Saturday, October 25, 2008

Three Things You Can Do on an iPod touch (that you can't do on your computer)

Ever since I've gotten my 2nd Generation iPod touch, I've felt it's more comparable to a laptop computer than an mp3 player. In fact, there are things the device can do that most computers cannot. Here are three that come to mind:
  1. Play Accelerometer-based Games

    One of the coolest things I saw in iPhone ads before getting the iPod touch was the Labyrinth game. I remember playing the physical version of this game as a kid growing up- thinking what an interesting challenge it was to get the ball all the way around the maze without falling in one of the holes. I don't think I ever successfully navigated the course either because I was too young and lacked the coordination to play the game, or because the game was broke and the controls didn't work quite right.

    This game is pure genius because it is such an innovative use of the accelerometer. When you first see than an iPod touch has the ability to change the orientation of the screen automatically depending on how it is held, you assume that it has a little switch in it that advises whether the device is upright or on its side. But the sensitivity of the circuitry that makes this determination is much more sensitive than you'd think it would be which allows games like this one and many more.

    The Lite version of Labyrinth with enough levels to get you hooked is free. Click on the image below to visit the Labyrinth Lite site within the iTunes App Store:

  2. Triangulate Your Position via WiFi

    Google Maps come pre-installed on the iPod touch and it is wonderfully customized for the device. Although it is easy enough for your web browser to remember the location of your home and other frequently used locations once you've searched for directions from that starting point, the iPod touch can determine your location automatically. Note that the iPod touch does not have GPS. Rather, it determines location using WiFi triangulation (read more about how this is done here.)

    This is handy for Google maps for sure, but other applications can make use of this feature as well. One that I've found particularly handy is called Around Me (free from the iTunes App Store). Just fire up the app and ask it which coffee shops, bars, restuarants, gas stations, etc are "around me" and it quickly produces the list (see below). I found this to be quite handy when we were at the Copley Square Mall a few weekends ago and wanted to find all of the restuarants near us. Though we could have search the mall directory, Around Me found restaurants just outside the mall that we knew existed but we didn't immediately recall were nearby. Well done!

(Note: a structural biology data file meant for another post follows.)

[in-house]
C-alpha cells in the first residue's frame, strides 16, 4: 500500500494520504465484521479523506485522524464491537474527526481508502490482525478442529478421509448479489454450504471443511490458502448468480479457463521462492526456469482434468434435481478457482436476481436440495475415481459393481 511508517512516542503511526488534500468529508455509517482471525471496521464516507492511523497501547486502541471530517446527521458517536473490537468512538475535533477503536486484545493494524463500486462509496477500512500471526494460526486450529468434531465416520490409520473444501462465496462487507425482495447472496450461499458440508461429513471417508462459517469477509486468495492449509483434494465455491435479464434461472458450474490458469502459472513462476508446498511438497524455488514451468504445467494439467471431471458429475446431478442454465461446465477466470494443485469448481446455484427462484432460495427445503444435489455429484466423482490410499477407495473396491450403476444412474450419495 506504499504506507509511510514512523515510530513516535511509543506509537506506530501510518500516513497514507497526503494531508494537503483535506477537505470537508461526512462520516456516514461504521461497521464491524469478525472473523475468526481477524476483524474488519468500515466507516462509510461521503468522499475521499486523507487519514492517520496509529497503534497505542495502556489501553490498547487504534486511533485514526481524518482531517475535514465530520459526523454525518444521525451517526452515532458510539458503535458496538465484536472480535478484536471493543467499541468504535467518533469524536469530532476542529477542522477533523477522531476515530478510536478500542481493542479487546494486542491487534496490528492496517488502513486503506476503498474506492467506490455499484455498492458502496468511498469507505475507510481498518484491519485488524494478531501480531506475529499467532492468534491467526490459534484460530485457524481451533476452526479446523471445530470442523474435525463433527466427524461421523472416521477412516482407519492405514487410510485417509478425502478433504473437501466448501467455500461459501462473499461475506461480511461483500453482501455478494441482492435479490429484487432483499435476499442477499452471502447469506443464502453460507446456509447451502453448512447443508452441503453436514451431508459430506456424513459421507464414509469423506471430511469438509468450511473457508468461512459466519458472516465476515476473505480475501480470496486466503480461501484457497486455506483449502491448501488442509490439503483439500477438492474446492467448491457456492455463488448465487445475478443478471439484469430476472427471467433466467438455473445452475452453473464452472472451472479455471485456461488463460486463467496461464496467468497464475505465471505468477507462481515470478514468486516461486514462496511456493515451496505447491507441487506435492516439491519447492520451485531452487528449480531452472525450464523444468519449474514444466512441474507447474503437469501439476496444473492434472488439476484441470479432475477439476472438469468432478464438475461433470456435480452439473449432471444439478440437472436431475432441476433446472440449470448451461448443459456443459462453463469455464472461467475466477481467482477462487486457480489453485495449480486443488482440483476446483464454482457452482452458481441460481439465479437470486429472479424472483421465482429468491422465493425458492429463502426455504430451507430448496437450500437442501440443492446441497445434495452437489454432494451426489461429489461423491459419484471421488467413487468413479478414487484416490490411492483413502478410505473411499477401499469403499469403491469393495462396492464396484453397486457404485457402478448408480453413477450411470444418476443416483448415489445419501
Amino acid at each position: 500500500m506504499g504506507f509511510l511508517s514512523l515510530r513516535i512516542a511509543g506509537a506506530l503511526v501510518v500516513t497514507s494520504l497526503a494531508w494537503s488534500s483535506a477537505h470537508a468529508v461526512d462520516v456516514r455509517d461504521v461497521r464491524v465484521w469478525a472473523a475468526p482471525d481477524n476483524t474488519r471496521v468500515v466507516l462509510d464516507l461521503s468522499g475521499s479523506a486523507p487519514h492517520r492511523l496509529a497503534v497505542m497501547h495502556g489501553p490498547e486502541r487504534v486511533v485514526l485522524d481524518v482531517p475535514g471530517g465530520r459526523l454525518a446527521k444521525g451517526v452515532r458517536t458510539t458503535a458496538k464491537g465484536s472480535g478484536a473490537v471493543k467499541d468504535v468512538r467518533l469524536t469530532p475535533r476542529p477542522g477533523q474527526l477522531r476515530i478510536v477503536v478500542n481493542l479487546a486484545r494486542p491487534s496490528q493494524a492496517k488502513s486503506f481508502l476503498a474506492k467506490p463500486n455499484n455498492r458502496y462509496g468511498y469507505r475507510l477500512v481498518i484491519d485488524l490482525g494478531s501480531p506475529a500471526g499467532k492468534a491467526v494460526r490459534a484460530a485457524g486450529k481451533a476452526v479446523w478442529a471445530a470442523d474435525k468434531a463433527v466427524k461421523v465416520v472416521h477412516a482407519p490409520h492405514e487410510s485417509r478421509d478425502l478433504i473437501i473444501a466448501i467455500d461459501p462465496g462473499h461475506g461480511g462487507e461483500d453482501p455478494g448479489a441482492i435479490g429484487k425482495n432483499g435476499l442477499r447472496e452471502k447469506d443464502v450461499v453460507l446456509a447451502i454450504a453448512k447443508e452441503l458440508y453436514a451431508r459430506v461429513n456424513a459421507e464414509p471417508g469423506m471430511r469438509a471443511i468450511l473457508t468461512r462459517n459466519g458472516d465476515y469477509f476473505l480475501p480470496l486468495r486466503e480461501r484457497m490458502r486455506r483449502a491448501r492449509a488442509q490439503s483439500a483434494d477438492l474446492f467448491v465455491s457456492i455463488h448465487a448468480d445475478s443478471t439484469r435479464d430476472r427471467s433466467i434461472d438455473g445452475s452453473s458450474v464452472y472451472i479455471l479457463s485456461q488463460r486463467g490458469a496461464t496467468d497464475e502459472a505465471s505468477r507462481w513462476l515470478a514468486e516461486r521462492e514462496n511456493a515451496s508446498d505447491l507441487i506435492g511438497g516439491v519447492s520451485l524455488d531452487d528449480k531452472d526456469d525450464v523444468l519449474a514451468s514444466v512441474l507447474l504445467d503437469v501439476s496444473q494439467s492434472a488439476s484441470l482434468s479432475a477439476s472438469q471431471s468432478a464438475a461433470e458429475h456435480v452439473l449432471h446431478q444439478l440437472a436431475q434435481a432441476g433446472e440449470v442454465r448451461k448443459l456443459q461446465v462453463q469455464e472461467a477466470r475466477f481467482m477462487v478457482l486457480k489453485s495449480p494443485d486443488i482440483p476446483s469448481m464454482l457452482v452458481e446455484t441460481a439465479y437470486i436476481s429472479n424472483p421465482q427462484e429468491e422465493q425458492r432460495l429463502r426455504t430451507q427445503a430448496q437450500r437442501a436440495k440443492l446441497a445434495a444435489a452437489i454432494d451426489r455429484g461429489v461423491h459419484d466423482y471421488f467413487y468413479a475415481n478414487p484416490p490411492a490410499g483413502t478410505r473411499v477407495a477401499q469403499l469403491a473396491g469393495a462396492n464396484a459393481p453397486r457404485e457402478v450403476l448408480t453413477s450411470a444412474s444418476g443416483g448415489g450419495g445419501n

3. Enjoy Instant On/Instant Off Capabilities

    Leaving your desktop or laptop on all the time wastes power. However, many of us leave our computers powered on because we don't want to wait for them to start up in order to check something quickly. "Stand By" and "Sleep" functionality is notoriously flaky in my experience and even when it works flawlessly it isn't truly instantaneous.

    The iPod touch turns on and off *immediately*. There is no lag whatsoever which makes it a really quick and easy way to check things like E-mail, Facebook, and Twitter. It is also very tiny and doesn't clutter the area up visually so it's fine to keep it out on the kitchen counter or in your pocket.
I don't consider the iPod touch a replacement for a laptop. In fact, the first thing you need to do when you open up your iPod touch is sync it with iTunes on a computer. That being the case, I think of it as a good way to supplement your existing computer, reducing the time you spend sitting down in front front of a keyboard and screen.

I've had the device for about a month now, and although it has bouts of flakiness (which I'll go into further in a future entry) I continue to be impressed with the device and re-iterate my "buy" rating:

Did you know you can make phone calls on an iPod touch?

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